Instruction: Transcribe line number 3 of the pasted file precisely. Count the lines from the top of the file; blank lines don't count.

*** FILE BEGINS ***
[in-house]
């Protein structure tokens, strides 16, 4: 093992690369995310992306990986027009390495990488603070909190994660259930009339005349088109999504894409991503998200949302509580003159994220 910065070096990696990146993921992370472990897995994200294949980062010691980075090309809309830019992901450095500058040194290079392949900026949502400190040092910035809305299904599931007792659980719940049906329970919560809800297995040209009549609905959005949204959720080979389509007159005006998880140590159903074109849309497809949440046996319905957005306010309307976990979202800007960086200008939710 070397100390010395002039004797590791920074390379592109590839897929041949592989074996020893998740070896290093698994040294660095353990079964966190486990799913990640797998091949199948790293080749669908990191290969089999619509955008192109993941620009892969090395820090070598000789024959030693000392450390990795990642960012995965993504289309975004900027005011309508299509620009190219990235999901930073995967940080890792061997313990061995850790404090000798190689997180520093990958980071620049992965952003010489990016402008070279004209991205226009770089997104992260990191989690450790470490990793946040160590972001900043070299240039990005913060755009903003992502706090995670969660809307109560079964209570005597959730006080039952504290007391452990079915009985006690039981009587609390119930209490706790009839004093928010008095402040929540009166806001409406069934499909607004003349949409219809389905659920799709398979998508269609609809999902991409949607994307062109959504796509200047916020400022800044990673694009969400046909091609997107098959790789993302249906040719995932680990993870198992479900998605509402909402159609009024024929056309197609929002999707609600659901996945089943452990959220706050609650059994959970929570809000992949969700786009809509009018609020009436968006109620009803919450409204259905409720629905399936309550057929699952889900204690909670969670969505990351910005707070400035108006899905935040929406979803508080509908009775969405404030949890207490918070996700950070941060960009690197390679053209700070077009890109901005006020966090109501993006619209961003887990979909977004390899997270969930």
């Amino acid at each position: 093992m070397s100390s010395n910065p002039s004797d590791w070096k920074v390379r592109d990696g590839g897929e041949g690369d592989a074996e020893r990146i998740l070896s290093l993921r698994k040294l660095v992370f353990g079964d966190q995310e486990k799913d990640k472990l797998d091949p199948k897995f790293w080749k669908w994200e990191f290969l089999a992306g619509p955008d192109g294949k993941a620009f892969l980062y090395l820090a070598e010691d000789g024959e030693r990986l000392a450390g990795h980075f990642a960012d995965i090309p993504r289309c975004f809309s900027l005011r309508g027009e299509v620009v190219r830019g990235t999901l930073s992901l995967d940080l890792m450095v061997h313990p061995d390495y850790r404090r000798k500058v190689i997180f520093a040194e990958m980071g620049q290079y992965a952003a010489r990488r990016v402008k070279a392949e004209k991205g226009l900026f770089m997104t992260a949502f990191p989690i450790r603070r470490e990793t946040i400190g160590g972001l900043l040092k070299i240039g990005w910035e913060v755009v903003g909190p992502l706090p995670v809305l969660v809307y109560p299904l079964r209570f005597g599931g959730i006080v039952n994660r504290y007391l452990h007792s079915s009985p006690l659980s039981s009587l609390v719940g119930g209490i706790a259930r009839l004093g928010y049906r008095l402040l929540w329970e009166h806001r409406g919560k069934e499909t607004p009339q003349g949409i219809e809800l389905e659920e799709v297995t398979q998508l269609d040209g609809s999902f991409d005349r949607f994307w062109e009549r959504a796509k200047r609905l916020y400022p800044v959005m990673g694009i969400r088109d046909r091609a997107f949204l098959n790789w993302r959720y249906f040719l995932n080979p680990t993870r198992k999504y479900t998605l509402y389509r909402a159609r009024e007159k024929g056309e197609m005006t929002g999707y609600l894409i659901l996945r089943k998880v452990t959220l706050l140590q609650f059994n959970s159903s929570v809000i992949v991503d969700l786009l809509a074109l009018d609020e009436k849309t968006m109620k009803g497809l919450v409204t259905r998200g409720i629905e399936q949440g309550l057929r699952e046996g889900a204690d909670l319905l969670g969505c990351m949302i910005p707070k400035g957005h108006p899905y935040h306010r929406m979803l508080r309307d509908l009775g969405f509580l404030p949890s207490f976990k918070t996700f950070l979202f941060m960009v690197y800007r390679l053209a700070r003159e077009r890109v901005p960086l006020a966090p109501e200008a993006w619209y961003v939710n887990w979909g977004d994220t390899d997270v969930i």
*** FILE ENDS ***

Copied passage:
């Amino acid at each position: 093992m070397s100390s010395n910065p002039s004797d590791w070096k920074v390379r592109d990696g590839g897929e041949g690369d592989a074996e020893r990146i998740l070896s290093l993921r698994k040294l660095v992370f353990g079964d966190q995310e486990k799913d990640k472990l797998d091949p199948k897995f790293w080749k669908w994200e990191f290969l089999a992306g619509p955008d192109g294949k993941a620009f892969l980062y090395l820090a070598e010691d000789g024959e030693r990986l000392a450390g990795h980075f990642a960012d995965i090309p993504r289309c975004f809309s900027l005011r309508g027009e299509v620009v190219r830019g990235t999901l930073s992901l995967d940080l890792m450095v061997h313990p061995d390495y850790r404090r000798k500058v190689i997180f520093a040194e990958m980071g620049q290079y992965a952003a010489r990488r990016v402008k070279a392949e004209k991205g226009l900026f770089m997104t992260a949502f990191p989690i450790r603070r470490e990793t946040i400190g160590g972001l900043l040092k070299i240039g990005w910035e913060v755009v903003g909190p992502l706090p995670v809305l969660v809307y109560p299904l079964r209570f005597g599931g959730i006080v039952n994660r504290y007391l452990h007792s079915s009985p006690l659980s039981s009587l609390v719940g119930g209490i706790a259930r009839l004093g928010y049906r008095l402040l929540w329970e009166h806001r409406g919560k069934e499909t607004p009339q003349g949409i219809e809800l389905e659920e799709v297995t398979q998508l269609d040209g609809s999902f991409d005349r949607f994307w062109e009549r959504a796509k200047r609905l916020y400022p800044v959005m990673g694009i969400r088109d046909r091609a997107f949204l098959n790789w993302r959720y249906f040719l995932n080979p680990t993870r198992k999504y479900t998605l509402y389509r909402a159609r009024e007159k024929g056309e197609m005006t929002g999707y609600l894409i659901l996945r089943k998880v452990t959220l706050l140590q609650f059994n959970s159903s929570v809000i992949v991503d969700l786009l809509a074109l009018d609020e009436k849309t968006m109620k009803g497809l919450v409204t259905r998200g409720i629905e399936q949440g309550l057929r699952e046996g889900a204690d909670l319905l969670g969505c990351m949302i910005p707070k400035g957005h108006p899905y935040h306010r929406m979803l508080r309307d509908l009775g969405f509580l404030p949890s207490f976990k918070t996700f950070l979202f941060m960009v690197y800007r390679l053209a700070r003159e077009r890109v901005p960086l006020a966090p109501e200008a993006w619209y961003v939710n887990w979909g977004d994220t390899d997270v969930i």